Delivery rooms increasingly resemble gladiator-style amphitheaters where uninvited family members cram in to watch women give birth, according to Today, which describes situations "rife with drama as grandparents-to-be vie for the best camera angle, or a mother-in-law angles to be the one feeding ice chips between contractions." (Definitely just inadvertently shut my legs together tight while typing that.)
Women nowadays apparently swap tips on parenting sites like BabyCenter and DC Urban Moms and Dads on how to tell parents, in-laws and other family members that they don't want them in the room peering into their traumatized vagina:
One mom says she had to request hospital security to escort her in-laws off the premises, because they repeatedly tried to barge into the delivery room. Another woman recounts how her mother-in-law appeared, uninvited, during her C-Section prep— and somehow ended up holding the new baby before the mom could. And one pregnant mom, after two hours of pushing, asked her own mother to leave when the grandma-to-be elbowed their midwife out of the way to get the perfect shot with her camera.
Dr. Rob Olson, a Bellingham, Wash., obstetrician and gynecologist, told Today that in the 1990s (thus explaining a lot of emotional romcom scenes from that era) there could be between five and 10 people in a delivery room, making it rough for the doctor trying to facilitate human birth and the laboring mom "who, not infrequently, felt like she had to entertain 'guests' instead of focusing on herself." (Lean in!) Here are some tips for kicking unwanted bystanders out with grace:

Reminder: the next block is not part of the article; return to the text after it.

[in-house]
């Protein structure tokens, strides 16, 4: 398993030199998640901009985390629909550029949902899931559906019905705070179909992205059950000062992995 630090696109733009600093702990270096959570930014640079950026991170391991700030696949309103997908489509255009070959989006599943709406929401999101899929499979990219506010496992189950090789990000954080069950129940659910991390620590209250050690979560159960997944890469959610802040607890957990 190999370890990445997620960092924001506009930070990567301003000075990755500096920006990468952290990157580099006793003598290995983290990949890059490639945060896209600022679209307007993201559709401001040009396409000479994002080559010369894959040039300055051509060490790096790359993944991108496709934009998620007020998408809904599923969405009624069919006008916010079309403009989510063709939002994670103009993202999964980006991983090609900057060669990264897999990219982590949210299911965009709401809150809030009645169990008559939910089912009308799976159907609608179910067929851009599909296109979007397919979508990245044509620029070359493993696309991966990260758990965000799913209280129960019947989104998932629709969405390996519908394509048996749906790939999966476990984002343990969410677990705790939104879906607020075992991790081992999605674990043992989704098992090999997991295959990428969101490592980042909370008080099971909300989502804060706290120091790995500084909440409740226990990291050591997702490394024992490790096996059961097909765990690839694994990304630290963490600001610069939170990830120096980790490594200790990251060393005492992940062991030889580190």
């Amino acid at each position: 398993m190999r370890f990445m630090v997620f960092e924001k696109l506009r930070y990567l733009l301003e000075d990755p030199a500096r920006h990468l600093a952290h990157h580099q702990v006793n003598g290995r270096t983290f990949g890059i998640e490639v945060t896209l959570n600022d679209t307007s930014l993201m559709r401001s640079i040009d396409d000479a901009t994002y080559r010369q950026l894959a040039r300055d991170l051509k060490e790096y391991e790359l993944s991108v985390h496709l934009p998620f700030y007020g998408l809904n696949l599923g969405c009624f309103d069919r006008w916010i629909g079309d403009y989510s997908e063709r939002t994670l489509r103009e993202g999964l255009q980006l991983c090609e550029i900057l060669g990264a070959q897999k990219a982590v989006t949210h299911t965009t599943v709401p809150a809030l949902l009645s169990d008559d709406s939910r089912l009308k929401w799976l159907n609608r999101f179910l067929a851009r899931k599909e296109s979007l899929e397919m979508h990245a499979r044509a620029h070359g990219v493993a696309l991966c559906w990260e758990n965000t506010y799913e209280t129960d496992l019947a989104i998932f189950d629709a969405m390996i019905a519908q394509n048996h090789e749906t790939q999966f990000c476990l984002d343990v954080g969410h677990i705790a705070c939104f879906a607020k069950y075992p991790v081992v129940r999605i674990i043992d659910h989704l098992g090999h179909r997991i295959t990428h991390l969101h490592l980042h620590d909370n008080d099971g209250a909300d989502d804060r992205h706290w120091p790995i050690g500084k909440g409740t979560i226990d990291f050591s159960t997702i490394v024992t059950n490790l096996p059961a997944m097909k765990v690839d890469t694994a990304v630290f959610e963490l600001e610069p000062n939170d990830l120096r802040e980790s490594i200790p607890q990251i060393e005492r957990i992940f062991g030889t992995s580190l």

- Olsen "reminds new moms they can always blame a hospital’s 'restrictive' visitation policy, rather than telling an overly exuberant relative outright that she’s not welcome in the labor and delivery room." Very crafty.
- "Due to various concerns about hygiene, the influenza virus and yes, personal space, many hospitals, over the past five years, have started restricting access to the delivery room." Say you're worried about [insert zeitgeisty disease here]. Or that you're claustrophobic.
- Get a doula to advocate for you in the delivery room— "which can certainly mean telling a mother-in-law or a best friend to hang out in the cafeteria or go home, so a woman doesn’t have to worry about a potentially prickly dialogue with anybody mid-labor."
Image via Anatoly Tiplyashin/Shutterstock.